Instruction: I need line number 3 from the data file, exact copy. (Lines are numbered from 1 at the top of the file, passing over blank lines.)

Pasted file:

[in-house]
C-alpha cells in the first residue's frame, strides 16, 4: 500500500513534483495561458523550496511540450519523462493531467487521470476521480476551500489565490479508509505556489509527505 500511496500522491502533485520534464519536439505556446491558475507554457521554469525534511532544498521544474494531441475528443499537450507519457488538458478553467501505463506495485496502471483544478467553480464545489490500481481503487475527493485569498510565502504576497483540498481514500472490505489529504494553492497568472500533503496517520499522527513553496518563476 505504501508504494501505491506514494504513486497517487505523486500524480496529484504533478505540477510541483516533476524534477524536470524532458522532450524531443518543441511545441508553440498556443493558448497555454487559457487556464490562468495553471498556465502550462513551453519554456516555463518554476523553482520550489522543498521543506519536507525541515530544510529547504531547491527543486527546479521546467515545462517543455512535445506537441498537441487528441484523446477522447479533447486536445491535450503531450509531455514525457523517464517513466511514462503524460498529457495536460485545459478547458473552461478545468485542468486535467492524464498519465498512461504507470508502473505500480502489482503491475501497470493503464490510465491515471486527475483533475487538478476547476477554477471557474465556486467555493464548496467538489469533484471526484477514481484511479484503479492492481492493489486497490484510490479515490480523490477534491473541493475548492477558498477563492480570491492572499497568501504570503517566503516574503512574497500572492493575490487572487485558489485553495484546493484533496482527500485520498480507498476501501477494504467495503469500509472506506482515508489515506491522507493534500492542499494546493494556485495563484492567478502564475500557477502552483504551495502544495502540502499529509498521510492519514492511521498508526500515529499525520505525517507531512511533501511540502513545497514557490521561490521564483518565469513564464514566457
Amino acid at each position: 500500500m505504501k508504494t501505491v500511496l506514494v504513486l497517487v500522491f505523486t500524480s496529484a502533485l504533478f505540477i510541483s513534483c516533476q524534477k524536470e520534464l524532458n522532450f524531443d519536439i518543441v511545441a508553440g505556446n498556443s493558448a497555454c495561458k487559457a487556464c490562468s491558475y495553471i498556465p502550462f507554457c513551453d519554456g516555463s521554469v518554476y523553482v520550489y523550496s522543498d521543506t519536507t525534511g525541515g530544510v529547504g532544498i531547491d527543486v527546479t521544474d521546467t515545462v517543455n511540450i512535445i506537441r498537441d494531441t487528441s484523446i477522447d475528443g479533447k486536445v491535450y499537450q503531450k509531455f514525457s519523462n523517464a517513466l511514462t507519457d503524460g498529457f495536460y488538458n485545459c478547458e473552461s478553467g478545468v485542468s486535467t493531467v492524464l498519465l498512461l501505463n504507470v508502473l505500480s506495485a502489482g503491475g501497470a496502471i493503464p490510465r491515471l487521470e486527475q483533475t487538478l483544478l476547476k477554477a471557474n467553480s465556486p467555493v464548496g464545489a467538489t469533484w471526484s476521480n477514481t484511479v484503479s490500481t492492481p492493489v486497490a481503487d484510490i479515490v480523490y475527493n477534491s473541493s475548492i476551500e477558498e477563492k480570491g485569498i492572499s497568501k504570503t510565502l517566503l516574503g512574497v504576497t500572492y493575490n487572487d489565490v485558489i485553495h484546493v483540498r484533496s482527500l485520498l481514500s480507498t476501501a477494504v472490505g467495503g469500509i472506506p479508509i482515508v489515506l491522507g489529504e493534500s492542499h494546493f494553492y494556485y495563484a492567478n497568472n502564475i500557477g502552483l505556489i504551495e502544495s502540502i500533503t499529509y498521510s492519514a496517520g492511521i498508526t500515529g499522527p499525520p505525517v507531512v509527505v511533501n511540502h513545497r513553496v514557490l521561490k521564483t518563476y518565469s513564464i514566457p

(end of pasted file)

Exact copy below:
Amino acid at each position: 500500500m505504501k508504494t501505491v500511496l506514494v504513486l497517487v500522491f505523486t500524480s496529484a502533485l504533478f505540477i510541483s513534483c516533476q524534477k524536470e520534464l524532458n522532450f524531443d519536439i518543441v511545441a508553440g505556446n498556443s493558448a497555454c495561458k487559457a487556464c490562468s491558475y495553471i498556465p502550462f507554457c513551453d519554456g516555463s521554469v518554476y523553482v520550489y523550496s522543498d521543506t519536507t525534511g525541515g530544510v529547504g532544498i531547491d527543486v527546479t521544474d521546467t515545462v517543455n511540450i512535445i506537441r498537441d494531441t487528441s484523446i477522447d475528443g479533447k486536445v491535450y499537450q503531450k509531455f514525457s519523462n523517464a517513466l511514462t507519457d503524460g498529457f495536460y488538458n485545459c478547458e473552461s478553467g478545468v485542468s486535467t493531467v492524464l498519465l498512461l501505463n504507470v508502473l505500480s506495485a502489482g503491475g501497470a496502471i493503464p490510465r491515471l487521470e486527475q483533475t487538478l483544478l476547476k477554477a471557474n467553480s465556486p467555493v464548496g464545489a467538489t469533484w471526484s476521480n477514481t484511479v484503479s490500481t492492481p492493489v486497490a481503487d484510490i479515490v480523490y475527493n477534491s473541493s475548492i476551500e477558498e477563492k480570491g485569498i492572499s497568501k504570503t510565502l517566503l516574503g512574497v504576497t500572492y493575490n487572487d489565490v485558489i485553495h484546493v483540498r484533496s482527500l485520498l481514500s480507498t476501501a477494504v472490505g467495503g469500509i472506506p479508509i482515508v489515506l491522507g489529504e493534500s492542499h494546493f494553492y494556485y495563484a492567478n497568472n502564475i500557477g502552483l505556489i504551495e502544495s502540502i500533503t499529509y498521510s492519514a496517520g492511521i498508526t500515529g499522527p499525520p505525517v507531512v509527505v511533501n511540502h513545497r513553496v514557490l521561490k521564483t518563476y518565469s513564464i514566457p